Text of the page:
Kia is introducing a fuel cell prototype of its new Sportage SUV at the Paris Motor Show this week. The Sportage is similar in most aspects to the second-generation Tucson FCEV unveiled by Hyundai earlier this year at the Geneva Motor Show.
Kia is a subsidiary of Hyundai, and although it operates separately in the marketplace, it shares, among other things, R&D facilities.
The specifications, components and even the corporate comments about the Tucson and the Sportage FCEVs map almost directly, down to the observation that each company developed both the fuel cell vehicle and the new generation conventional versions (Tucson and Sportage) in parallel engineering programs.
The Sportage FCEV (code-named FKM), uses fuel cells from UTC Fuel Cells of Hartford, and a drive train unit from Enova Systems. (The code name for the Hyundai Tucson FCEV was FJM.) Enova (earlier post) is a strategic partner of Hyundai, and has been working with the automaker for years on the development of all electric, hybrid electric and fuel cell drive systems.
This version of the UTC fuel cell delivers an extra 5 kW of power, bringing the total to 80 kW (107.28 hp). The vehicle has a top speed of 150 km/h (93.2 mph). The Sportage FCEV also uses a new lithium ion polymer 152 volt battery giving the Sportage FCEV higher performance, an extended driving range and cold-weather steering capability to operate in sub-zero temperatures. The 152-liter hydrogen storage tank (350 bar/5,000 psi) supports a driving range of 300 kilometers (180 miles).
The Sportage FCEV uses lightweight aluminium body shell components, rather than the all-steel construction of the conventional Sportage, allowing the FCEV to maintain a power-to-weight ratio that is similar to the new production model SUV.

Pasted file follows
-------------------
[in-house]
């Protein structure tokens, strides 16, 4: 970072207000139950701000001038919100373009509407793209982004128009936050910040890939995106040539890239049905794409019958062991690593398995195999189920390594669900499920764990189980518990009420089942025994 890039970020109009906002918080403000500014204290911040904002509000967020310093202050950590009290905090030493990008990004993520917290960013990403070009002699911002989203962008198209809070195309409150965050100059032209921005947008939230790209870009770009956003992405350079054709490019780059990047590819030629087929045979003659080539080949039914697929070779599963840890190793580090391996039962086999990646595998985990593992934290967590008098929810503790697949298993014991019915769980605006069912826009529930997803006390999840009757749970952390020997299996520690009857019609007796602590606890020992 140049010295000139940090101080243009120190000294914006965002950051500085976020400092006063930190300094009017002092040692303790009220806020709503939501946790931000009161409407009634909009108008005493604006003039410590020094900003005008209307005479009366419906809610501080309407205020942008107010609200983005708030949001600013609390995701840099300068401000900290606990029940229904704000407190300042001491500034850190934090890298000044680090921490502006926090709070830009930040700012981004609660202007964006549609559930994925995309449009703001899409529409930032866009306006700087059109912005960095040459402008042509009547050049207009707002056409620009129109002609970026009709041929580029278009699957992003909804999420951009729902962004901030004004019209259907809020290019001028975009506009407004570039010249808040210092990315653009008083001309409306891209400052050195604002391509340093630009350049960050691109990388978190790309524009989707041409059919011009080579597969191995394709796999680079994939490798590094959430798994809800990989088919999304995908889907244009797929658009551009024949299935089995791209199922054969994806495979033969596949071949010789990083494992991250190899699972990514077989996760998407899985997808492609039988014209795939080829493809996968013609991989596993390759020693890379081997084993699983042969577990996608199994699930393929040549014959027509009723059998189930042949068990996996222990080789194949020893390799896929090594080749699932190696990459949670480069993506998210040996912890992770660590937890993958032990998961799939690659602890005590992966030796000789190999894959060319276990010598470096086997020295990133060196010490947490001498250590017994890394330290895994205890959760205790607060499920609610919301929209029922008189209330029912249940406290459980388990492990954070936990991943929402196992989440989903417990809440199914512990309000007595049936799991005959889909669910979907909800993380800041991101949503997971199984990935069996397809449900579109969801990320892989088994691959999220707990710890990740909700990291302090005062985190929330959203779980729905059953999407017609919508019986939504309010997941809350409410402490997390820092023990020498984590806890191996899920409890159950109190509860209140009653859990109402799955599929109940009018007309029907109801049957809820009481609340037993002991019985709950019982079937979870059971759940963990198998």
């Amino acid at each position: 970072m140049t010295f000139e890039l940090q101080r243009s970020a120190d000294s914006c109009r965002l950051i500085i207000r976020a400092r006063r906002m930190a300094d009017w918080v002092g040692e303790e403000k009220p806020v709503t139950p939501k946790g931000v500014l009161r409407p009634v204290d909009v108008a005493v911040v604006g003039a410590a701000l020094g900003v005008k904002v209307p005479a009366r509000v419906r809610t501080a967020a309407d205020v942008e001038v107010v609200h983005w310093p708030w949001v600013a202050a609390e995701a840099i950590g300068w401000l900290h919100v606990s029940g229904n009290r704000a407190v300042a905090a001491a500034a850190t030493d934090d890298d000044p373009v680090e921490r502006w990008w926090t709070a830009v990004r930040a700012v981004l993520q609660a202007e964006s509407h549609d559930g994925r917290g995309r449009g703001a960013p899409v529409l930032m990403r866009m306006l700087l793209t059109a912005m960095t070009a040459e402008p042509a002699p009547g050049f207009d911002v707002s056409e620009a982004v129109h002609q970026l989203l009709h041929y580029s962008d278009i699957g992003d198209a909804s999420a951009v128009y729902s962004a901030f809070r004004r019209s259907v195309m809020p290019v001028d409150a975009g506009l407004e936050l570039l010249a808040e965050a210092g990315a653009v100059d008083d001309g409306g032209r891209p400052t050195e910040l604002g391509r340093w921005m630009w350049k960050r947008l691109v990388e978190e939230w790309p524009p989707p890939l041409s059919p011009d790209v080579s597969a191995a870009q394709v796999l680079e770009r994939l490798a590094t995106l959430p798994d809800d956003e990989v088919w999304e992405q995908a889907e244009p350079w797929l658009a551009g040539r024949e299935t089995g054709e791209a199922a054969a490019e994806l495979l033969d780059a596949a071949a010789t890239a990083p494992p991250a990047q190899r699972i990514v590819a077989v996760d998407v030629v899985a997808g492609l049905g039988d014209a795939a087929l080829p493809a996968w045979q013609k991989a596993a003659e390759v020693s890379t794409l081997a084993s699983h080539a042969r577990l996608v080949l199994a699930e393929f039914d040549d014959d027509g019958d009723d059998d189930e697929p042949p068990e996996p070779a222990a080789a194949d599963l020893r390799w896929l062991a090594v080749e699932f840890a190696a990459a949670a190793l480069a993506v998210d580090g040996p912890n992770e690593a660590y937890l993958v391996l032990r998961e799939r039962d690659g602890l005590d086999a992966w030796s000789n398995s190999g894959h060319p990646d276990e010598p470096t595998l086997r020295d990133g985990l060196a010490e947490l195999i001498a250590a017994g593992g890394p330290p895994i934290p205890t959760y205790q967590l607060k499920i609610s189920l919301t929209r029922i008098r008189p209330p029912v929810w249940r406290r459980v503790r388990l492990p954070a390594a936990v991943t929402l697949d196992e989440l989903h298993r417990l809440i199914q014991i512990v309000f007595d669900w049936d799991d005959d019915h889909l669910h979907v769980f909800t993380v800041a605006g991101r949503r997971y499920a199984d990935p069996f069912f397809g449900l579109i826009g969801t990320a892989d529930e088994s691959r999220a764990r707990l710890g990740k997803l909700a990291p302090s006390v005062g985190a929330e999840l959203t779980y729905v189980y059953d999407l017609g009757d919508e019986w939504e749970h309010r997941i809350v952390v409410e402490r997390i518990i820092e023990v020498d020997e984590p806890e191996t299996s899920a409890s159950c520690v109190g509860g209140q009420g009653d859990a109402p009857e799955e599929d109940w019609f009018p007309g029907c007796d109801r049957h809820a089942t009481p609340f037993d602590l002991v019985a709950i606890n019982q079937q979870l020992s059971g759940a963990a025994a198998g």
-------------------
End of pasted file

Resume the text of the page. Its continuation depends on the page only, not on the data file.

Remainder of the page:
Hyundai and Kia are making a strong push across all segments of the automarket, including advanced alternative platforms.
“Now we will be able to build fuel cell electric vehicles in higher volumes for fleet testing and the latest Sportage FCEV drives us closer to the commercialization of fuel cell vehicles,” commented Kim Sang-Kwon, President of Research and Development for the Hyundai-Kia Automotive Group.
“Migrating our fuel cell technologies into a smaller, more compact vehicle presented many design challenges...With the new Sportage FCEV, Kia takes a big step towards our goal of developing a commercially viable zero-emissions vehicle based on fuel cell technology by 2010.”
Kia has so far been a bit of a lower-end sibling to Hyundai, racked with worse quality problems. The combined Hyundai/Kia management is working hard and fast to rectify that (as well as Hyundai issues.)
BusinessWeek ran a profile of Hyundai’s ambitions in its 6 Sept 04 issue. (Available online without being a BW subscriber, although you must register for the site.) Not much of a focus on the company’s strategy for sustainability, but some interesting insights into corporate culture, and some specific quality initiatives.
In a way, the mirroring of advanced vehicle development between these two can serve as a sort of research multiplier. One of the ways automakers seek to refine these emerging systems is by getting numbers of them out in trials. Hyundai has already committed some 32 Tucson FCEVs to such field work. If Kia can mirror that, the combined company has a larger—hence more valuable—base of data and experience from which to work.